Zidoun-Bossuyt Gallery is pleased to announce Fort Gotham Girls + Boys Club, Brad Kahlhamer’s new exhibition which will include a selection of paintings, sculptures and drawings.
Over the course of his practice, Kahlhamer has worked within and between the mediums of painting, drawing, sculpture, installation, performance and music. This profusion of media builds layers of influence that are drawn from physical localities, daily surroundings, aesthetic experiences, collected ephemera and conjured histories that are both real and imagined. Through his paintings and sculpture new universes are built, simultaneously urban-rural and high-low with their own language of symbols drawn from such seemingly disparate sites as Topps Chewing Gum (his former employer), the Lakota Thrifty Mart in Eagle Butte, South Dakota, California skateboard culture, proliferative street art of Bushwick, Brooklyn and Kahlhamer’s personal taxidermy collection, to name only a few. The work has often been described as existing in and representing a “third place” measured by complexity and contradiction, its most salient attributes. Kahlhamer’s unruly methodology can serve as a mirror for a cross section of American cultures and their very consumption while also being a meditation on his own identity and his interest in the “re-wilding” of himself and the contemporary tribal male.
The individual elements of Fort Gotham Girls + Boys Club were first born in 1985 after a visit nearly a decade earlier to the Heard Museum where Kahlhamer encountered their vast collection of Hopi katsina dolls. Signifying supernatural beings, katsina are traditionally used to represent and teach facets of Hopi cosmology. Over years of constructing these dolls using a host of found materials and living and working amongst them in the Lower East Side/Bowery neighborhood of New York, a sort of post-Smithsonian tribe had emerged in the studio.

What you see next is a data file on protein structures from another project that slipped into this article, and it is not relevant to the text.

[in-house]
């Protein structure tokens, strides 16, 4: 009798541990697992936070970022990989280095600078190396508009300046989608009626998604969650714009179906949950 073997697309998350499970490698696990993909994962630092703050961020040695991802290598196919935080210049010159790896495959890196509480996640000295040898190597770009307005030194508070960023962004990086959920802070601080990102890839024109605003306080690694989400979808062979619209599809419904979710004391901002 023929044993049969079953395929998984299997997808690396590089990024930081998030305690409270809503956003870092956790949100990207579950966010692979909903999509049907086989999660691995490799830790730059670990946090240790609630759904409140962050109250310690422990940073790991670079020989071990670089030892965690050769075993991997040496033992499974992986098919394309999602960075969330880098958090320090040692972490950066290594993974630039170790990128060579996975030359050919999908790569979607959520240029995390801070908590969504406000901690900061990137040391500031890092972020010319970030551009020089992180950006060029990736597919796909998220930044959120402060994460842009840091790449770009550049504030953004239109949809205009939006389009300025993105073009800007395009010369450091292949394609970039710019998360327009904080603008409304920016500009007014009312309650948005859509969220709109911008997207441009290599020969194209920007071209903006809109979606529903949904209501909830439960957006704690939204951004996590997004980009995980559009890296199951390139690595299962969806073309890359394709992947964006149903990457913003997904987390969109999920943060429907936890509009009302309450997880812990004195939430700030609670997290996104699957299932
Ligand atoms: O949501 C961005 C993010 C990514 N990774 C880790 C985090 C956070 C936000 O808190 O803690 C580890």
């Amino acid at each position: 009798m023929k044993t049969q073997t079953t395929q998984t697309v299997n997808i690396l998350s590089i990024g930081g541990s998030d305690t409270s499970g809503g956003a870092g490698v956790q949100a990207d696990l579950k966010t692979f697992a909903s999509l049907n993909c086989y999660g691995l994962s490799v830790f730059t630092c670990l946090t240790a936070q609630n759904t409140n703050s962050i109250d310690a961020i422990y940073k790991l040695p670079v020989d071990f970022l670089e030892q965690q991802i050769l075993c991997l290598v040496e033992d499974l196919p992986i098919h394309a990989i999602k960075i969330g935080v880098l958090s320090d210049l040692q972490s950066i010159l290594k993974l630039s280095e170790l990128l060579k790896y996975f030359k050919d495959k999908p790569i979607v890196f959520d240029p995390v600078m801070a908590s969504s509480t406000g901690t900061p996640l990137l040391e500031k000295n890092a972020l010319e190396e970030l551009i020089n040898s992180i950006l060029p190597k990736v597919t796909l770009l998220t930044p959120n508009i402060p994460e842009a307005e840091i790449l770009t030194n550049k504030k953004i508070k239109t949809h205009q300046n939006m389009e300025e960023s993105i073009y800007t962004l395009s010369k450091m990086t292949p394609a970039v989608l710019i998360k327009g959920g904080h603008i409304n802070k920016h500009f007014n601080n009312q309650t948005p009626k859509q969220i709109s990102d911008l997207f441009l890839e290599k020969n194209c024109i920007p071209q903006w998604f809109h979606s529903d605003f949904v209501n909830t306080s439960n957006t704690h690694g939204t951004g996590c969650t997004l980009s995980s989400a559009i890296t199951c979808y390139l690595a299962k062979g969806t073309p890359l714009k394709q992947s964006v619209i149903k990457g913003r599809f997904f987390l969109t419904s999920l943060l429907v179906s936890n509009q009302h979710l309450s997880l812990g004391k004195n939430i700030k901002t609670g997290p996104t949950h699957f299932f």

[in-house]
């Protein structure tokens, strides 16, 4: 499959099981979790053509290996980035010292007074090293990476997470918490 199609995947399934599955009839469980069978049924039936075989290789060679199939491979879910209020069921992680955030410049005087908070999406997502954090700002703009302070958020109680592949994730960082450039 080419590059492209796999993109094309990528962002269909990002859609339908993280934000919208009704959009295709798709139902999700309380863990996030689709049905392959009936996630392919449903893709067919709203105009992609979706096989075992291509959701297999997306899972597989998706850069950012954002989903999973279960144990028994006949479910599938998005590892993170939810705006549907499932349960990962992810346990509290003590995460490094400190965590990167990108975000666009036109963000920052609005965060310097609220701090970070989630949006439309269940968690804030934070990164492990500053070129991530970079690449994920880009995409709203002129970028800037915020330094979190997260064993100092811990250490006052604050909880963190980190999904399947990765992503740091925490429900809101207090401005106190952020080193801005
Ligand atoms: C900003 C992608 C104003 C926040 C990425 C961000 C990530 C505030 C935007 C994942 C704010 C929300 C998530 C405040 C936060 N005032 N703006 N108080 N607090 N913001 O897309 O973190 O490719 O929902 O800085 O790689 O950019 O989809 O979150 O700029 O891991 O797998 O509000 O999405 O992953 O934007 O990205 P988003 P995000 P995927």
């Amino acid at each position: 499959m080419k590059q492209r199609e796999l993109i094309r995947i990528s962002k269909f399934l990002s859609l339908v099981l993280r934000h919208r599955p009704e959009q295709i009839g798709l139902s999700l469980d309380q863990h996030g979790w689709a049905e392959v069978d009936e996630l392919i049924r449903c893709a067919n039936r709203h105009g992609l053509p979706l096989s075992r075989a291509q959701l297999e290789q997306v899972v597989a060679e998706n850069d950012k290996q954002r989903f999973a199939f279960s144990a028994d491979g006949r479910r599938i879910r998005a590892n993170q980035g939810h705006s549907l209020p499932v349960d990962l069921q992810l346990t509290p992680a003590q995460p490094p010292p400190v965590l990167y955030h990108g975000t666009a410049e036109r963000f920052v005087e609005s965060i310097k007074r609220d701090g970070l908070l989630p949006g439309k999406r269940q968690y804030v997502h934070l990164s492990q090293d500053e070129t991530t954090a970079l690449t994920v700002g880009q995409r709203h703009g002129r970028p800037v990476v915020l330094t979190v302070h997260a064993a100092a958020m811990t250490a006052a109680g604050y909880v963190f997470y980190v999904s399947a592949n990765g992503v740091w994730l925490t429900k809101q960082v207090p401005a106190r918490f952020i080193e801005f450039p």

Brad Kahlhamer was born in Tucson, Arizona and currently lives in New York City. His work has been exhibited extensively in the United States as well as internationally. Recent group exhibitions include The Plains Indians: Artists of Earth and Sky, at Museé du quai Branly, 2014 (traveled to The Nelson-Atkins Museum of Art, Kansas City, Missouri and The Metropolitan Museum of Art, New York, 2015) and One Must Know The Animals, Madison Museum of Contemporary Art, Wisconsin, 2012. He will be part of the re-opening show of the SF MOMA, San Francisco. He was the recipient of the Joan Mitchell Award, 2006 and the Louis Comfort Tiffany Foundation Award in painting, 2001.
Kahlhamer is included in numerous public collections including the Museum of Modern Art, New York; the Whitney Museum of American Art, New York; the Seattle Art Museum, Washington; the Denver Art Museum, Colorado; the Weatherspoon Art Museum, North Carolina; the Milwaukee Art Museum, Wisconsin; the Nerman Museum of Contemporary Art, Kansas and the Hood Museum of Art, New Hampshire. He will be included in Musée du Quai Branly’s exhibition The Art and Life of the Plains Indians opening in 2014 and traveling tothe Nelson Atkins Museum of Art, Missouri and the Metropolitan Museum of Art, New York.